10. Biological markers: CRP, hyaluronic acid, fibrometer [ Time Frame: 12 months ]
  11. myocardial deformation [ Time Frame: 12 months ]
    Two dimensional (2D) speckle tracking echocardiography (STE)

Information from the National Library of Medicine

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Ages Eligible for Study:   18 Years and older   (Adult, Senior)
Sexes Eligible for Study:   All
Accepts Healthy Volunteers:   No

Inclusion Criteria:

  • Age over 18
  • Signed written informed consent
  • Ferritin ≥ 450 µg/L and ≤ 1500 µg/L
  • Hepatic iron overload proved by MRI or histological biochemical measurement (Iron hepatic concentration ≥ 50 μmol/g)
  • At least one of the following criteria :

    • Body mass index > 25 kg/m²
    • Systolic blood pressure ≥ 140mmHg or diastolic blood pressure ≥ 90 mmHg or antihypertensive treatment
    • Abdominal obesity (waist measurement ≥ 94 cm for men and ≥ 80 cm for women)
    • Fasting triglyceridemia ≥ 1.7 mmol/L or triglyceride-lowering treatment
    • Fasting HDL cholesterol < 1.03 mmol/L for men and < 1.29 mmol/L for women or HDL cholesterol-elevating treatment
    • Fasting blood glycemia ≥ 5.6 mmol/L

Exclusion Criteria:

  • Subjects deprived of their liberty by judicial or administrative decision
  • Pregnant women
  • Other causes of increased serum ferritin levels:

    • Inflammatory syndrome (CRP >10 mg/L) or inflammatory, immune or malignant diseases
    • Hyper-hemolysis
    • Alcohol consumption more than 210 g for men and 140 g for women per week within the year before inclusion
    • Haemochromatosis established by the C282Y homozygous genotype
    • Chronic hepatic cytolysis due to : viral infection (HBV, HCV), alcohol, hyperthyroid disease, celiac disease, drug or immune hepatitis
    • Increased serum ferritin levels - cataract syndrome (familial cataract or personal history of cataract before 50 years of age)
    • Low ceruloplasmin level
    • Porphyria (cutaneous signs)
  • Contraindication of phlebotomy

    • Haemoglobin <13 g/dL for men and <12g/dL for women (threshold established by the French Blood Agency)
    • Congestive heart failure or coronary heart disease
    • Hepatic failure (TP<60%), renal failure (GFR <50mL/min) or respiratory insufficiency (chronic dyspnea)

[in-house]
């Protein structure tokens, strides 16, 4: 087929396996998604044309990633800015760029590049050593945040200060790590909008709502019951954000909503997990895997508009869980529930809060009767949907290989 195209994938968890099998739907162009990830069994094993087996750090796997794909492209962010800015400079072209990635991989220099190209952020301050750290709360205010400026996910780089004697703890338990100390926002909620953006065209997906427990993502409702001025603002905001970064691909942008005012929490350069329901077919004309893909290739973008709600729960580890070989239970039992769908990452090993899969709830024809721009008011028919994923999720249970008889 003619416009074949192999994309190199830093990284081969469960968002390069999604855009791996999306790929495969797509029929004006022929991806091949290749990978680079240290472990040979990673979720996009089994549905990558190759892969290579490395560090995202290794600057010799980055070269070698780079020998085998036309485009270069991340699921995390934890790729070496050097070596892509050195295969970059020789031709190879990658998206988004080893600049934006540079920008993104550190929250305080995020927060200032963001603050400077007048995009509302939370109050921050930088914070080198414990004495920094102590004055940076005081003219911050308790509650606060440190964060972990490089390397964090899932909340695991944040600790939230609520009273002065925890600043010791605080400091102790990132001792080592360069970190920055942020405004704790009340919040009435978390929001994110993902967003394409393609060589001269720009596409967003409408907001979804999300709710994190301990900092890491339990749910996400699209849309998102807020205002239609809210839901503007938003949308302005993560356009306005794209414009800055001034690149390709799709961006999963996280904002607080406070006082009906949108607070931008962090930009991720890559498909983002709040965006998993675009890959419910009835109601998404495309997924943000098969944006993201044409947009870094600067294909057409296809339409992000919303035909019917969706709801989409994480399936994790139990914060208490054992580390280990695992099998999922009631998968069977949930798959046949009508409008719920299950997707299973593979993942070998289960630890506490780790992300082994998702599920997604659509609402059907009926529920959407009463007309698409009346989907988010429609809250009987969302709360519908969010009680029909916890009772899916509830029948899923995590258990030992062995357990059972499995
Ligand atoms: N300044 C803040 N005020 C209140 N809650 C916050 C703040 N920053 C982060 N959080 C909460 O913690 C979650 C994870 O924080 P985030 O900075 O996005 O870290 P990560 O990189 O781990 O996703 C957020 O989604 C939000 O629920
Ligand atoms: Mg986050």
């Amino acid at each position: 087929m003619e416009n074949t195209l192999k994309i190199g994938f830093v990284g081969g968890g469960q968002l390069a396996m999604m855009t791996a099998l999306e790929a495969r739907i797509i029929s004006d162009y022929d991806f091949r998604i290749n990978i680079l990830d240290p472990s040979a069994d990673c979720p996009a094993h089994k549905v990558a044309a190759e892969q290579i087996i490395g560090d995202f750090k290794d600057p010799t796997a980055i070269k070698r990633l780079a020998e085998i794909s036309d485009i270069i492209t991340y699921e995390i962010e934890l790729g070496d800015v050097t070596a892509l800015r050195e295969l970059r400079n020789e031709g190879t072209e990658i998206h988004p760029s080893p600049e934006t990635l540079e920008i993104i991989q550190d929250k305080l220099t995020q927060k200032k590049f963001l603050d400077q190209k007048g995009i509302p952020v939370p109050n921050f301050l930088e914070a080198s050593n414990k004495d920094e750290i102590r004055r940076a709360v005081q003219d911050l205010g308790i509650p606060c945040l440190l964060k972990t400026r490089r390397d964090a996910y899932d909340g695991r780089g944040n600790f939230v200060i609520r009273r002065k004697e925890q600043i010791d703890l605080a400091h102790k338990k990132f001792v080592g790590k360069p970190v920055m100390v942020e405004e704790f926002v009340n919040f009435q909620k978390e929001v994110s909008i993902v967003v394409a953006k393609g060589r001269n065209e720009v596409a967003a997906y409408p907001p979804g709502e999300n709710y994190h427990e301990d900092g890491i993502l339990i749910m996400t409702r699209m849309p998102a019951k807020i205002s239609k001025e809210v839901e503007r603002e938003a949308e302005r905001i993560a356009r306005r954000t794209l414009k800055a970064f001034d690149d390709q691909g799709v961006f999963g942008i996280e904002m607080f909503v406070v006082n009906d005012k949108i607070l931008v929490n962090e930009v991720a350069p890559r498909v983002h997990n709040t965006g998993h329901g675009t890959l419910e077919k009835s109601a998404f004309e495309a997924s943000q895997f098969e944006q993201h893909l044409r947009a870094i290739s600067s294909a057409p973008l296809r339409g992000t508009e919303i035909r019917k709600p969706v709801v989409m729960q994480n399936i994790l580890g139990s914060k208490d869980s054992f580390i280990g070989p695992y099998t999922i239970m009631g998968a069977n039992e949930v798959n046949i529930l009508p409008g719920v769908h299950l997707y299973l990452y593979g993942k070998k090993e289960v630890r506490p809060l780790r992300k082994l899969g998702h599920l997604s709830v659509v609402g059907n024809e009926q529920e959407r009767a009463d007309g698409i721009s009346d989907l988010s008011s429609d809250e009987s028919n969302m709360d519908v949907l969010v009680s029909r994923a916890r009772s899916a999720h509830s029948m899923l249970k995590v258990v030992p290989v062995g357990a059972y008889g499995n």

• Poor venous system
  • Fasting blood glycemia > 7 mmol/L or type 1 or type 2 diabetes, treated or not
  • Use of drugs known to have anti-steatotic effects : metformin, thiazolidinedione

Information from the National Library of Medicine

To learn more about this study, you or your doctor may contact the study research staff using the contact information provided by the sponsor.

Please refer to this study by its ClinicalTrials.gov identifier (NCT number): NCT01045525

Clermont-Ferrand University Hospital
Clermont-Ferrand, France, 63058
La Roche Sur Yon Hospital
La Roche Sur Yon, France, 85925
Lorient Hospital
Lorient, France, 56100
Service des maladies du foie - Hôpital Pontchaillou
Rennes, France, 35000
Saint-Malo Hospital
Saint-Malo, France, 35400
Sponsors and Collaborators
Rennes University Hospital
Ministry of Health, France
Principal Investigator: Fabrice LAINE, MD Rennes University Hospital
Study Chair: Eric BELLISSANT, MD, PhD Rennes University Hospital

Responsible Party: Rennes University Hospital
ClinicalTrials.gov Identifier: NCT01045525     History of Changes
Other Study ID Numbers: EUDRACT 2009-A00831-56
PHRC / 09-02 ( Other Identifier: Sponsor )
First Posted: January 11, 2010    Key Record Dates
Last Update Posted: July 22, 2015
Last Verified: July 2015

Keywords provided by Rennes University Hospital:
Dysmetabolic liversiderosis
Hepatic Iron overload

Additional relevant MeSH terms:
Liver Cirrhosis
Iron Overload
Liver Diseases
Digestive System Diseases
Iron Metabolism Disorders
Metabolic Diseases